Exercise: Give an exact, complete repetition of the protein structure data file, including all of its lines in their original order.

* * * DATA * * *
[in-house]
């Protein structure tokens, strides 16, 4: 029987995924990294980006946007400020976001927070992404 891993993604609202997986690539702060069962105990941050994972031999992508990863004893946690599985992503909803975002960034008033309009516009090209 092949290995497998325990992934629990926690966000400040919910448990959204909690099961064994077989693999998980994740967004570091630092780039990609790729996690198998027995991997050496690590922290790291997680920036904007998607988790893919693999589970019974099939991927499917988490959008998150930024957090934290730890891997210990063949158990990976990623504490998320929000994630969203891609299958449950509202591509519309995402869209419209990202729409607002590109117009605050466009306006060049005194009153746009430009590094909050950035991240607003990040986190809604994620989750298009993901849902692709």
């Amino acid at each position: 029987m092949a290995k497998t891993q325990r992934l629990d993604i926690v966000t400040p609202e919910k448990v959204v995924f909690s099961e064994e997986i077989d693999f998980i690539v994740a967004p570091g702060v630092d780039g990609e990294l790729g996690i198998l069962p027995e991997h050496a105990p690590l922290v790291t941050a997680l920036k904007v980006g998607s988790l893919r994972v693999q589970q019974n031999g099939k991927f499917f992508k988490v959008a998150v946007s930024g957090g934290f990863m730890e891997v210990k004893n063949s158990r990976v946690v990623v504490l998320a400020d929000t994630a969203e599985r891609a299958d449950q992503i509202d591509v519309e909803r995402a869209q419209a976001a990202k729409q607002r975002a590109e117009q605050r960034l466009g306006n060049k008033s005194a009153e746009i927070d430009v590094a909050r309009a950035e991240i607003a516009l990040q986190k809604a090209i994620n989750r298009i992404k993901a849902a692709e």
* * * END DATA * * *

[in-house]
């Protein structure tokens, strides 16, 4: 029987995924990294980006946007400020976001927070992404 891993993604609202997986690539702060069962105990941050994972031999992508990863004893946690599985992503909803975002960034008033309009516009090209 092949290995497998325990992934629990926690966000400040919910448990959204909690099961064994077989693999998980994740967004570091630092780039990609790729996690198998027995991997050496690590922290790291997680920036904007998607988790893919693999589970019974099939991927499917988490959008998150930024957090934290730890891997210990063949158990990976990623504490998320929000994630969203891609299958449950509202591509519309995402869209419209990202729409607002590109117009605050466009306006060049005194009153746009430009590094909050950035991240607003990040986190809604994620989750298009993901849902692709």
């Amino acid at each position: 029987m092949a290995k497998t891993q325990r992934l629990d993604i926690v966000t400040p609202e919910k448990v959204v995924f909690s099961e064994e997986i077989d693999f998980i690539v994740a967004p570091g702060v630092d780039g990609e990294l790729g996690i198998l069962p027995e991997h050496a105990p690590l922290v790291t941050a997680l920036k904007v980006g998607s988790l893919r994972v693999q589970q019974n031999g099939k991927f499917f992508k988490v959008a998150v946007s930024g957090g934290f990863m730890e891997v210990k004893n063949s158990r990976v946690v990623v504490l998320a400020d929000t994630a969203e599985r891609a299958d449950q992503i509202d591509v519309e909803r995402a869209q419209a976001a990202k729409q607002r975002a590109e117009q605050r960034l466009g306006n060049k008033s005194a009153e746009i927070d430009v590094a909050r309009a950035e991240i607003a516009l990040q986190k809604a090209i994620n989750r298009i992404k993901a849902a692709e």